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The Internet

Ship Anchor, Not Sabotaging Divers, Possibly Responsible For Outage 43

Nerval's Lobster writes "This week, Egypt caught three men in the process of severing an undersea fiber-optic cable. But Telecom Egypt executive manager Mohammed el-Nawawi told the private TV network CBC that the reason for the region's slowdowns was not the alleged saboteurs — it was damage previously caused by a ship. On March 22, cable provider Seacom reported a cut in its Mediterranean cable connecting Southern and Eastern Africa, the Middle East and Asia to Europe; it later suggested that the most likely cause of the incident was a ship anchor, and that traffic was being routed around the cut, through other providers. But repairs to the cable took longer than expected, with the Seacom CEO announcing March 23 that the physical capability to connect additional capacity to services in Europe was "neither adequate nor stable enough," and that it was competing with other providers. The repairs continued through March 27, after faults were found on the restoration system; that same day, Seacom denied that the outage could have been the work of the Egyptian divers, but said that the true cause won't be known for weeks. 'We think it is unlikely that the damage to our system was caused by sabotage,' the CEO wrote in a statement. 'The reasons for this are the specific location, distance from shore, much greater depth, the presence of a large anchored vessel on the fault site which appears to be the cause of the damage and other characteristics of the event.'"

Ubisoft's Authentication Servers Go Down 634

ZuchinniOne writes "With Ubisoft's fantastically awful new DRM you must be online and logged in to their servers to play the games you buy. Not only was this DRM broken the very first day it was released, but now their authentication servers have failed so absolutely that no-one who legally bought their games can play them. 'At around 8am GMT, people began to complain in the Assassin's Creed 2 forum that they couldn't access the Ubisoft servers and were unable to play their games.' One can only hope that this utter failure will help to stem the tide of bad DRM."

LHC Has First Collisions After Years of Waiting 324

An anonymous reader writes "Only four days after the first attempt to send a particle beam around the LHC, we have arrived at the point when all four experiments got their first real collisions from the machine. This was met by celebrations and champagne, as people have been waiting years and years for this moment. It is a testament to the engineering of the machine that collisions were reached already, so few days after restarting. The LHC had already demonstrated ca 10h stable beams, and now also stable beams in both directions at the same time. In the coming weeks, we need only wait for increased intensity and the first attempts at acceleration."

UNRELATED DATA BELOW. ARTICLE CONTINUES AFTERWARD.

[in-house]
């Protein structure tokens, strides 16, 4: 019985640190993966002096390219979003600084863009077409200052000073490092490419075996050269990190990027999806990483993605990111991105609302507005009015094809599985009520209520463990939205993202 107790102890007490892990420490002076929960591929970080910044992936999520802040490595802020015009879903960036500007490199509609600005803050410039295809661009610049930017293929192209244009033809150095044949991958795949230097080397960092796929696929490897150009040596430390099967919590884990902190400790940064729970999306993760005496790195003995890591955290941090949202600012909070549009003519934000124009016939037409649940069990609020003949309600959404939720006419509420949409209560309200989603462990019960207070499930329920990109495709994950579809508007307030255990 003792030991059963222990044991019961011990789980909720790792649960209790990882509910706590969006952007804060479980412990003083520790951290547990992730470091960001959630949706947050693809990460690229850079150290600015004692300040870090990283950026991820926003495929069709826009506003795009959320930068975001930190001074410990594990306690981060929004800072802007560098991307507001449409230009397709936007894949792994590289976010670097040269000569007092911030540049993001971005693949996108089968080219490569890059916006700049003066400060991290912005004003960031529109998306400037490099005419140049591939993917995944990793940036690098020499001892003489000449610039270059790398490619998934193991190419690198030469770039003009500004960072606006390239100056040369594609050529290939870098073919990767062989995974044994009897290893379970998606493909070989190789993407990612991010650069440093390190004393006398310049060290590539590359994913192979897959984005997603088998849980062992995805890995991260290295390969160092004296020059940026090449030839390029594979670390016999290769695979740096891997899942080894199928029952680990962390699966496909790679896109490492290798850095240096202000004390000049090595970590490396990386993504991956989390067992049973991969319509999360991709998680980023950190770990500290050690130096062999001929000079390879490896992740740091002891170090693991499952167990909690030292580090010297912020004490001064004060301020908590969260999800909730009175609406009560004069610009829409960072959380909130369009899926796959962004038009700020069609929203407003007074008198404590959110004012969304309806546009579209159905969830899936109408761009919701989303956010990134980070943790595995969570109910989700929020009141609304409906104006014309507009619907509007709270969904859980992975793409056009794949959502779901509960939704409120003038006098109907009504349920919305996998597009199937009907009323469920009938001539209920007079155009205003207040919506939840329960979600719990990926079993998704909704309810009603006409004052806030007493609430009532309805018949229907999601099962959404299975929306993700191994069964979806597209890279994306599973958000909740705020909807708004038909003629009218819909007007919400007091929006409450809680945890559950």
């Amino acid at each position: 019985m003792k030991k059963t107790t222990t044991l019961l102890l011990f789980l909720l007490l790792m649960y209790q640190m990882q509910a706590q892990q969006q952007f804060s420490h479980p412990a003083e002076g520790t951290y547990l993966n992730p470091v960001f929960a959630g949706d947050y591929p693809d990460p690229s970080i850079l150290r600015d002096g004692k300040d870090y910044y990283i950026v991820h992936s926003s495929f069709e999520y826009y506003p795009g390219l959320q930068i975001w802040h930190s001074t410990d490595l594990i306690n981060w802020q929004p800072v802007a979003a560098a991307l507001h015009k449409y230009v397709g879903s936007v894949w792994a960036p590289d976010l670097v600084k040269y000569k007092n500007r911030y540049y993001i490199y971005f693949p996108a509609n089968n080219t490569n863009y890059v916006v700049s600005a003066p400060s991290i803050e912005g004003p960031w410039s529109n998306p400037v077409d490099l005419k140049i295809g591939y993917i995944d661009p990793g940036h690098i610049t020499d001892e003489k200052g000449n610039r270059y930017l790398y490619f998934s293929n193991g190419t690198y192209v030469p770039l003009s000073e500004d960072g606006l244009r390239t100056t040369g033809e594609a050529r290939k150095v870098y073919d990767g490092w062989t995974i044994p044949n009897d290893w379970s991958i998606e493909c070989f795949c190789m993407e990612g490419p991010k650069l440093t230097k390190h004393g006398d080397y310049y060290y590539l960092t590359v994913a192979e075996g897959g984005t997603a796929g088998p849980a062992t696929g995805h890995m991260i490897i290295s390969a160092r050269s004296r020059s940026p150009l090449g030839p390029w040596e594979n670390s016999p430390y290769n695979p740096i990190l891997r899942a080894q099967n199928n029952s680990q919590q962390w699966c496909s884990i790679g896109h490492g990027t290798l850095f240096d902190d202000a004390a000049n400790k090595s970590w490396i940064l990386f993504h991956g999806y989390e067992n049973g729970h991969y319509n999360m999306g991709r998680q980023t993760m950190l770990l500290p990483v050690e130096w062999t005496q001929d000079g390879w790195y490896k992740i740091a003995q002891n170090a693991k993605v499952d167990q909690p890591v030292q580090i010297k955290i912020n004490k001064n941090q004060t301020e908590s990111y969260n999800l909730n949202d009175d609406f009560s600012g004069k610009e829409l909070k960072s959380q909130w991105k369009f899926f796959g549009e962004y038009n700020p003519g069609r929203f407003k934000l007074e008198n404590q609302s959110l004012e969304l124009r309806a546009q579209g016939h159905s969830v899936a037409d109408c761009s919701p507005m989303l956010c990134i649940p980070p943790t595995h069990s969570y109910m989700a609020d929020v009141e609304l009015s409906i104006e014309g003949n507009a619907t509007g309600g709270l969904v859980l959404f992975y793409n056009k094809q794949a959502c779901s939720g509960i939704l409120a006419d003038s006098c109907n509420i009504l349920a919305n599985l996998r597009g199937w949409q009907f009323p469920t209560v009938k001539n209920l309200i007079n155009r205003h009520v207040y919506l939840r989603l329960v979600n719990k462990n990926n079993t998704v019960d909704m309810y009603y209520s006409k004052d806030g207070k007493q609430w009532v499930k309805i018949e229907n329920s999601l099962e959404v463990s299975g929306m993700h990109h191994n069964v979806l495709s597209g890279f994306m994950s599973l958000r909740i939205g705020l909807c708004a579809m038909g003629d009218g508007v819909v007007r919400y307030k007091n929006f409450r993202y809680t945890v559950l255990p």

The Media

Wikipedia Bans Church of Scientology 665

El Reg writes "Showing a new-found resolve to crack down on self-serving edits, Wikipedia has banned contributions from all IP addresses owned or operated by the Church of Scientology. According to Wikipedia administrators, this marks the first time such a high-profile organization has been banished for allegedly pushing its own agenda on the 'free encyclopedia anyone can edit.'"

Submission + - MacGyver Multi-tool bypass for Medeco Locks

An anonymous reader writes: Over at Engadget and also at in.security.org there an analysis detailing the bypass of Medeco's High Security m3 slider with nothing more than a paper clip. While this is only one of three levels of security in this lock the author claims that with this bypass the lock is susceptible to bumping and picking. (previously Medeco touted the m3 as "bump proof" and "pick proof")

Submission + - iPhone/Yahoo mail security vulnerability (isode.com)

Will Sheward writes: "Whilst trying to figure out how the iPhone was doing it's 'push' email with Yahoo (it seems it doesn't — but that's another story) we came across another security flaw. The iPhone authenticates with Yahoo using a private protocol called XYMPKI, used in conjunction with IMAP. Yahoo do not provide a general IMAP service — they use IMAP only for iPhone access. Although the iPhone supports TLS (Transport Layer Security) Yahoo! IMAP doesn't, which can lead to a replay attack. Anyone able to eavesdrop on the authentication exchange, such as when using any open (public or private) wi-fi service, can easily gain full access to the user's email account until the user changes their password. We would advise against using the Yahoo service with an iPhone, because of this security risk. Full details here"

Adding features does not necessarily increase functionality -- it just makes the manuals thicker.